Friday, May 25, 2012

Memorial Day

Memorial Day evolved from Decoration Day, a time when the graves of fallen soldiers were decorated following the Civil War. Today, Memorial Day is a national day of remembrance to honor Americans who died serving in the armed forces.

So what does Memorial Day have to do with umpiring?

Well, this weekend many of us will officiate the Grand Old Game of Baseball – our National Pastime. During this weekend, maybe between games while sitting in the shade, take a moment to reflect on the tremendous freedoms we enjoy as Americans, and remember our servicemen who gave the greatest sacrifice to preserve our way of life.

In many ways baseball epitomizes the American way of life. Baseball is at once collective and individualistic, much like our democratic society. Baseball also does not care if you are handsome, are born into the right social class, or endowed with extreme physical attributes. For instance, the Yankees’ Phil Rizzuto, usually listed at 5’6”, won the AL MVP Award in 1950. Rizzuto spent three years with the Navy during World War II, and was in charge of a 20mm gun crew on a ship in the Pacific. He is also the only MVP to lead the league in sacrifice bunts.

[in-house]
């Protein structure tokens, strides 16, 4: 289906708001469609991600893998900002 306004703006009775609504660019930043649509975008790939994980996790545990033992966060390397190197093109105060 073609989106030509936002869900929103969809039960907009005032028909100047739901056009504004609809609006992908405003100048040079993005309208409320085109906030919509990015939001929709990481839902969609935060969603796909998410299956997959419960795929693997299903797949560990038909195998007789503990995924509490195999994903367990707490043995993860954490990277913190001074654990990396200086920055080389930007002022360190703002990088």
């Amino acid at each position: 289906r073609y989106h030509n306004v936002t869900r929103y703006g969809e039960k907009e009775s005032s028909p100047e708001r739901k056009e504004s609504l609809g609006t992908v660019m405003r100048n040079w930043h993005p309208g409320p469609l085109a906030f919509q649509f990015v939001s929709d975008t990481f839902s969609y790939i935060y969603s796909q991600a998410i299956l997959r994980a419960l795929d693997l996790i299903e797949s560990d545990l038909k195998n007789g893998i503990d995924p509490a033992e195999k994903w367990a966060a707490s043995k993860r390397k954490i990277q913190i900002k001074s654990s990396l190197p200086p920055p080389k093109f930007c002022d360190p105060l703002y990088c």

Union soldiers playing baseball in 1862
American troops playing baseball in Afghanistan in 2011
Our Game is important to our national identity, and has been played by our soldiers from the Civil War through today. American soldiers would ask, "Who won the World Series?" to flush out German spies. Perhaps the best way to remember our fallen heroes is to participate in our National Pastime and enjoy the freedoms they won for all of us through their great sacrifices. HAPPY MEMORIAL DAY!

1 comment:

jerry said...

thank you for this post. baseball IS part of the fabric of America. I think that most times I step on a field to do a game. It became most apparent to me after 9/11 and the tradition now at many ballparks to sing "God Bless America" in the seventh inning.